October 16, 2007


(Bay Area Gardeners Foundation founder, Catalino Tapia, an unidentified friend and Catalino’s panza sharing a cheerful moment beneath the trees in Redwood City, California)

The big immigration news out of California was Governor Schwarzenegger’s veto of the California Dream Act legislation last week. But the allegedly immigrant Governor is hurting – not killing- California Dreams. Less known, but of no less import than the news of the veto, is this story in today’s SF Chronicle about the Bay Area Gardners Foundation. It tells the very inspired and inspirational tale of Catalino Tapia, a 63 year-old gardener in Redwood City California who started the Foundation along with a dozen other gardeners to help Latino students pay for college.“This year,” according to the story, “the foundation gave out nine scholarships of $1,500, almost double what it distributed in 2006, its first year.”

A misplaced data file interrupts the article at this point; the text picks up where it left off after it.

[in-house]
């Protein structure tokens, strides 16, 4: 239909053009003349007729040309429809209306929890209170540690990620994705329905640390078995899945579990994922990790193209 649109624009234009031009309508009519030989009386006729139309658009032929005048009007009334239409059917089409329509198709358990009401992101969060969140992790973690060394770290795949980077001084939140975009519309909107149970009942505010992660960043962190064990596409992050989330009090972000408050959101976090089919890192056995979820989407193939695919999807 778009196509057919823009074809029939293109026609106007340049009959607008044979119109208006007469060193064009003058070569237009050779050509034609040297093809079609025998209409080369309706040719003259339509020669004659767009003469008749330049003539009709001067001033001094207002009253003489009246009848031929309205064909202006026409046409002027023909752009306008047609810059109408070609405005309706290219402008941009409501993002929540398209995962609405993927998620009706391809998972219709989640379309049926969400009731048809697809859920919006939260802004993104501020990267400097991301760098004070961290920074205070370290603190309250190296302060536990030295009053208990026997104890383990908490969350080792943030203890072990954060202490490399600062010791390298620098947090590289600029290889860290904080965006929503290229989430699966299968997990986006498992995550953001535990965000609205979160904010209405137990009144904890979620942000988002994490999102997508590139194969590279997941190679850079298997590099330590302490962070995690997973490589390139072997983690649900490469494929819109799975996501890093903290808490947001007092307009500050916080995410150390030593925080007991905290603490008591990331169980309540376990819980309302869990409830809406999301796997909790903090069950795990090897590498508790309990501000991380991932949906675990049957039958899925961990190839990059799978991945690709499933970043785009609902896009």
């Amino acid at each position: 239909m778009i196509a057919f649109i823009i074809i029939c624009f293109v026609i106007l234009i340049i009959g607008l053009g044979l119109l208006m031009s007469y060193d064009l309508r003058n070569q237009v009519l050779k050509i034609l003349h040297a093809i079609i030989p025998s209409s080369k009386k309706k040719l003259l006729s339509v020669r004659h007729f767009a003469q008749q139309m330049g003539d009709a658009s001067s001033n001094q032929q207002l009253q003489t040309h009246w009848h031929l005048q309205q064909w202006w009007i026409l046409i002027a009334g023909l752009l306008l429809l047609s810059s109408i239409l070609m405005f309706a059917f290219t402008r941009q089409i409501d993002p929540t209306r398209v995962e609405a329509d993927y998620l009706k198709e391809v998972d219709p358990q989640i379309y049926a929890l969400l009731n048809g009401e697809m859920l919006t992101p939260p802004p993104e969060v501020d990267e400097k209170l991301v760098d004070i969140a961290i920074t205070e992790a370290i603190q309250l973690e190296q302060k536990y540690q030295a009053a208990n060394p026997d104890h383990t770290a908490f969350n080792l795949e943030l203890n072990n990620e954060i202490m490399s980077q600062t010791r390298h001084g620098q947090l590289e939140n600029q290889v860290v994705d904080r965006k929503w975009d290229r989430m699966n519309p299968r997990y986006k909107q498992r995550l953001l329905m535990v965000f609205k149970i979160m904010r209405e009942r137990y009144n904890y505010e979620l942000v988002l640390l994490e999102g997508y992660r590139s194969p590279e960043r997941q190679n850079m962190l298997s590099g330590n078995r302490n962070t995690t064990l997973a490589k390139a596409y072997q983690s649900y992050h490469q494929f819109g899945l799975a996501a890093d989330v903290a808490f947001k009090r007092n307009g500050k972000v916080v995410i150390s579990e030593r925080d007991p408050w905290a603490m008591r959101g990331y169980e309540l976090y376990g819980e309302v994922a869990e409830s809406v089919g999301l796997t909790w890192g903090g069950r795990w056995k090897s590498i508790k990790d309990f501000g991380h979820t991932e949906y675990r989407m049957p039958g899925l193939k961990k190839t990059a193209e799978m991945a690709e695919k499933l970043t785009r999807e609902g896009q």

Tapia came to the US with a 6th grade education and $6 in his pocket and exemplifies a reality that more of us should wake up to: we need grow our own. Whether its families and hometown associations that sent $50 billion in remittances to families across Latin America last year or whether its those atlas-like mothers who who facilitate the upward mobility of white middle class women while carrying and caring for families in the US and Latin America, Latino immigrants are leading. In much the same way that Latin America is leading its own way past the economic and political failure of the Washington Consensus at the root of much migration, immigrants in the US have much to teach us about how to do with and, increasingly, without government.

Again, we see a new more autonomous politic developing as a complement and/or alternative to that “ethnic” politic focused almost exclusively on hitting the government pinata for economic dulces to drop out.

But let me not dwell on the past. Let me instead leave you with that beautiful gardener who reminds me so much of my and many of our parents who carried and poured their tears and sweat into this land so that we might blossom.

Another pic that says so much about why the future is so ours:


When we let these political defeats defeat us we forget what our parents would tell us if we asked them about such a loss: Forget the Dream Act; Remember the Dream – and Act.

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